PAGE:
But, and it is a YUGE but, the problem with this whole framework of merit in the church was and is that it’s completely wrong! When our Lord Jesus Christ stood before the Roman official Pontius Pilate before being crucified, He said clearly “My Kingdom is not of this world” (JN 18:36). This is to say that God’s ways are not our ways. The way of heaven is not the way of the world. The entire globe may operate on this system of merit - but the Kingdom of God does not.

This is precisely why we as Lutheran Christians commemorate Reformation Day. Some 504 years later, to the very day, from that iconic October 31, 1517 that changed the world, we’re still talking about that little defiant German Monk who wouldn’t pay the tax. It was this system of merit in the church that Luther came to destroy. Poor, miserable sinners were having their consciences crippled with grief and uncertainty about their salvation. Faith, which is by its very nature a relationship of trust and love, was transformed into a meritorious score sheet and a report card to a big angry God. People wondered and worried “Have I done enough good deeds to outweigh my bad ones?” “I have been patient or have I blown my top?” “Have I been forgiving of my neighbour or have I demanded justice!?” “Have I been more gracious than I have stingy?” Or, what’s worse, people would think - and largely still do - “God will of course let me into Heaven, I’m a good person.” What Luther discovered from the Bible those 504 years ago is that the worldly system of merit doesn’t apply to eternal salvation. It cannot. It must not!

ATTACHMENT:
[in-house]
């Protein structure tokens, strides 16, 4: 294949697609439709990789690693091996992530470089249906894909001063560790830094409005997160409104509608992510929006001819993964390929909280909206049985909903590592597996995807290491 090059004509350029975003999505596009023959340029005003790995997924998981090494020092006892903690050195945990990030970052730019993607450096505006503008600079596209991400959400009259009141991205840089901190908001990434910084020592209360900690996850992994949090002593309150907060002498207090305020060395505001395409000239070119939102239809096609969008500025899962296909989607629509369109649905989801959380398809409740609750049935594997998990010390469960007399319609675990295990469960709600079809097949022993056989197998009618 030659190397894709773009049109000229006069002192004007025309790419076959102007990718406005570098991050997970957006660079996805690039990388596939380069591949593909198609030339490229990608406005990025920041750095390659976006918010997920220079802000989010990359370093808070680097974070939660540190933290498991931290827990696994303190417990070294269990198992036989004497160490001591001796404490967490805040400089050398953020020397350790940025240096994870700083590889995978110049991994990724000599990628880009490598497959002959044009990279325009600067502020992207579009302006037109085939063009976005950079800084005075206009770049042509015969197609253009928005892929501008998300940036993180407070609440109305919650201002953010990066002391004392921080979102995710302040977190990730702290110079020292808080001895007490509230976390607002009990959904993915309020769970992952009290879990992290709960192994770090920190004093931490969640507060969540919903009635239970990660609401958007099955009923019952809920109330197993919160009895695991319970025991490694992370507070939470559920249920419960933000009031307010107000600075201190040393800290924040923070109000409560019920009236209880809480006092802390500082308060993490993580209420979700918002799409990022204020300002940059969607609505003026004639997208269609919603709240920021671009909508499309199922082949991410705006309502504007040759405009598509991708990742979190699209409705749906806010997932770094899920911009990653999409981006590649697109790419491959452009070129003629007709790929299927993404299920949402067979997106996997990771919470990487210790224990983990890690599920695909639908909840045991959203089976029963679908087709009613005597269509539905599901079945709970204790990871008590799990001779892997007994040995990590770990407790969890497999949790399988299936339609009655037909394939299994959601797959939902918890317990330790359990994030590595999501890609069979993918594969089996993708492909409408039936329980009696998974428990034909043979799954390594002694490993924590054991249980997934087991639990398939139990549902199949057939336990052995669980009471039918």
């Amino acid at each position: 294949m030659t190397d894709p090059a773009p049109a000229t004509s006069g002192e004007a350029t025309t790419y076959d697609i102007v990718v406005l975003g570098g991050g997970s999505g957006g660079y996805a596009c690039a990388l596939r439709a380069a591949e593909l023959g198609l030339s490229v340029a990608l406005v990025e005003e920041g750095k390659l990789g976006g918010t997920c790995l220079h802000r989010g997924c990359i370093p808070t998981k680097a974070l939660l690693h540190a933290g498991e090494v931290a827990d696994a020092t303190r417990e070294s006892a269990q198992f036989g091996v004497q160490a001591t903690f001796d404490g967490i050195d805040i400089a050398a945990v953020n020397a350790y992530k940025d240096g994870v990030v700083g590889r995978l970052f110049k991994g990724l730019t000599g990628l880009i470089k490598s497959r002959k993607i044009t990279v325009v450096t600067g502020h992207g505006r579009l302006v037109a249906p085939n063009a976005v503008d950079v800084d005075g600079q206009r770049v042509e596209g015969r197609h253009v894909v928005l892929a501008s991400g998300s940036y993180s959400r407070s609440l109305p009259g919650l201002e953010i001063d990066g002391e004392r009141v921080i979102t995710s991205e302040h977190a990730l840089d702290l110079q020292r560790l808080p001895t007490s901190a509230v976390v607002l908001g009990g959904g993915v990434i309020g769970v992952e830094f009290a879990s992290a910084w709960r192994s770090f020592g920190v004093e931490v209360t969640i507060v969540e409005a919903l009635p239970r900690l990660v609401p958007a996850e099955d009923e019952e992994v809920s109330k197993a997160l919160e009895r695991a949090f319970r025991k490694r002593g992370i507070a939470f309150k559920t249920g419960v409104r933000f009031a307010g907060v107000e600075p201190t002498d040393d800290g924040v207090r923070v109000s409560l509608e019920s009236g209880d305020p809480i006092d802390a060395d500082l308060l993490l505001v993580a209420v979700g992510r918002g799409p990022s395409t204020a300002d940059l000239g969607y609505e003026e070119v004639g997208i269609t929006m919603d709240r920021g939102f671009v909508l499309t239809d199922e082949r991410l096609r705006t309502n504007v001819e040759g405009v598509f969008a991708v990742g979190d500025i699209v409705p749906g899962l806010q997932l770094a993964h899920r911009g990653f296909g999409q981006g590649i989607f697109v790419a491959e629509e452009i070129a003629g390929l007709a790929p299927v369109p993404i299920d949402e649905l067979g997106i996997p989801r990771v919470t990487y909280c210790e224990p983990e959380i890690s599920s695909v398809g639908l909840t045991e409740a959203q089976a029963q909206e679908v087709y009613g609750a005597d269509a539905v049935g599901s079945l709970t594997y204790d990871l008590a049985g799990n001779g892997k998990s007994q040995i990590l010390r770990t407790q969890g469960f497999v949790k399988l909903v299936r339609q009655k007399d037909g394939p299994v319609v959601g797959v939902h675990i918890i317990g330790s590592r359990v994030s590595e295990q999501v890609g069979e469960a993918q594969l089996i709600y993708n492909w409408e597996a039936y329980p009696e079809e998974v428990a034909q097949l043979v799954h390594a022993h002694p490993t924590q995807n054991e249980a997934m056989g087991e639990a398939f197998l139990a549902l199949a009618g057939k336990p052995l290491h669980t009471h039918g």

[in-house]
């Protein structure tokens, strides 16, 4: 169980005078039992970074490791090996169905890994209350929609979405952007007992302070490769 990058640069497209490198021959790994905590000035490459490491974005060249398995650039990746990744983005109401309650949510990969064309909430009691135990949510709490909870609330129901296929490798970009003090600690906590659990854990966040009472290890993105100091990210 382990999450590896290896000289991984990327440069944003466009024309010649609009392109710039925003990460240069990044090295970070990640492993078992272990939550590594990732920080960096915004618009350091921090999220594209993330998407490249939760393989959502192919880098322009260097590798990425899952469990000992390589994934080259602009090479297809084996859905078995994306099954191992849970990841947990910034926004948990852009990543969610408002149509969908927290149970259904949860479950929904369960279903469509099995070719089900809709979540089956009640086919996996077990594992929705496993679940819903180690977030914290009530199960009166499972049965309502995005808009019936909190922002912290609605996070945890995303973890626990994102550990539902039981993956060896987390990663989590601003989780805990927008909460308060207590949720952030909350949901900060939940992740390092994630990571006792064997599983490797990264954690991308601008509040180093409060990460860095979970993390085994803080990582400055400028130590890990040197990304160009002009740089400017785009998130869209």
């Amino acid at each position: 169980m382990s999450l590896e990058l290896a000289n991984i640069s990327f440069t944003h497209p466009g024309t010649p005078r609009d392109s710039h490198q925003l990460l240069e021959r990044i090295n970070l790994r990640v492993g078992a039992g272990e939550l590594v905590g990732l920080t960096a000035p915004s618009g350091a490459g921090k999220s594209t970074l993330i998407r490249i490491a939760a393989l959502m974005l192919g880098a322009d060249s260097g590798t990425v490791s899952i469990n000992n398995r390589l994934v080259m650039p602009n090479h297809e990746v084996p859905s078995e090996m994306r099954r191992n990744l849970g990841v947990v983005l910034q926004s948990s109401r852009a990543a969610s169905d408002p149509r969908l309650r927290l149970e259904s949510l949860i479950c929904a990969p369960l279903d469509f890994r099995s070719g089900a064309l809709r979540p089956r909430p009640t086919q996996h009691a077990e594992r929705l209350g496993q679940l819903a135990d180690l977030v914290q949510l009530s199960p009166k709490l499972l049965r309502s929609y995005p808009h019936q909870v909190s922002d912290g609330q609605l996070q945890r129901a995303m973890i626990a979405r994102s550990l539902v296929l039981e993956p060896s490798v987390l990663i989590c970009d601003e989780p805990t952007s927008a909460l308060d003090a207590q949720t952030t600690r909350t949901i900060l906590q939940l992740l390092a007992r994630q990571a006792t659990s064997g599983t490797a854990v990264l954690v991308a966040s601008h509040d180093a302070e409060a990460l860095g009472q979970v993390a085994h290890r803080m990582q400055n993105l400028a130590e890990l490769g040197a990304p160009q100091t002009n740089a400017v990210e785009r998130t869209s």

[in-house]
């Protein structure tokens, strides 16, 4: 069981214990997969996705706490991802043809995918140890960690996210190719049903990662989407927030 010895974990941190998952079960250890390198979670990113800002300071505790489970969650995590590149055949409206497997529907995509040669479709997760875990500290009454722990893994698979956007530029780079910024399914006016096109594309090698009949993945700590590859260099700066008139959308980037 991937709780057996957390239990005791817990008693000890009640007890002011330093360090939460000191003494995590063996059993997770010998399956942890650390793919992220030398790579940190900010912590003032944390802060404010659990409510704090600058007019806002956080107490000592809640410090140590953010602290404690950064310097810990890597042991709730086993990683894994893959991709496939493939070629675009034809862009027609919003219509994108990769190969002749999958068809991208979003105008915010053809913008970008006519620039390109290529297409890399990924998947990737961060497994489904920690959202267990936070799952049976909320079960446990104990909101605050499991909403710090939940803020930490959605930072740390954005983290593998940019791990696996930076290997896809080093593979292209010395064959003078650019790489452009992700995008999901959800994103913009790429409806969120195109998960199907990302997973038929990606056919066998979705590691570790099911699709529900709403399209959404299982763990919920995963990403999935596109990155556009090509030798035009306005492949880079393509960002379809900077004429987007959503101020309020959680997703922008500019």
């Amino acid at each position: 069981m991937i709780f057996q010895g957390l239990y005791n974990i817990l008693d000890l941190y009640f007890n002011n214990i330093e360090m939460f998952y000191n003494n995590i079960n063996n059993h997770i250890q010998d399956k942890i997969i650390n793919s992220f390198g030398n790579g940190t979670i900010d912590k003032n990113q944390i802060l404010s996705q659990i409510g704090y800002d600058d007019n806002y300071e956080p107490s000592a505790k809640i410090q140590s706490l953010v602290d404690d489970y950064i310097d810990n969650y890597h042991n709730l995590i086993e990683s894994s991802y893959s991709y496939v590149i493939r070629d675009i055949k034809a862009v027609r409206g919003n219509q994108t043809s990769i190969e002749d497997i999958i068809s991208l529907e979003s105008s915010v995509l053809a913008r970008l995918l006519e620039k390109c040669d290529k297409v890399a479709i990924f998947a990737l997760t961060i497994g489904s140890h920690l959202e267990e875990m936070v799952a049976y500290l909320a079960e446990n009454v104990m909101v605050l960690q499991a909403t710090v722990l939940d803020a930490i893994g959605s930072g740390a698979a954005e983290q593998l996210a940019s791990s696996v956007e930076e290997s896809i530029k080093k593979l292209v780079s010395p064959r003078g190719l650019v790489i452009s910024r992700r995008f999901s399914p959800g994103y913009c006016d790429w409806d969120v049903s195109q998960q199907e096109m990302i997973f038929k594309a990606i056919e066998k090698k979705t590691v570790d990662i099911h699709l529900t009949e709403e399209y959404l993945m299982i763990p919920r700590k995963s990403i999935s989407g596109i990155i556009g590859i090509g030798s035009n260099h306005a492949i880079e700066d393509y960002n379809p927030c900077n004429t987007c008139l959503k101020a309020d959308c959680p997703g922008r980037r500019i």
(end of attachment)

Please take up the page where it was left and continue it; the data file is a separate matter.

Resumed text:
We have this beautiful passage from St. Paul: “But now the righteousness of God has been manifested apart from the [system of merit], although the Law and the Prophets bear witness to it—the righteousness of God through faith in Jesus Christ for all who believe. For there is no distinction: for all have sinned and fall short of the glory of God, and are justified by his grace as a gift, through the redemption that is in Christ Jesus” (Romans 3:21-24).

The wonderful freedom of the Gospel of Christ breaks all the worldly rules! It grabs a Louisville Slugger and smashes the system of merit into oblivion! It takes justice and transforms it into mercy. It takes what "“I need to do for God” and replaces it with “what God has done for me!” It takes our faith and changes it from following a long list of rules and regulations and makes it a relationship. It’s a participation with Christ Jesus our Savior, Redeemer and Lord. It assures us 100% that our salvation doesn’t depend on our merit, worthiness or goodness. Truth be told, we don’t really have any of our own before our righteous God. Not even the most saintly people. We all have scads of sin and lots of death. But the Good News of the Bible that Luther championed is this: “while we were yet sinners, Christ died for us” (Rom 5:8). The ultimate merit has been won for us in Jesus’ death and resurrection. His sinless life is exchanged for our sinful one. He becomes man that we may be forever with God. Such a gift cannot be earned, deserved, won, secured, established, obtained, procured, gotten and or acquired in any way but by grace through faith in Christ.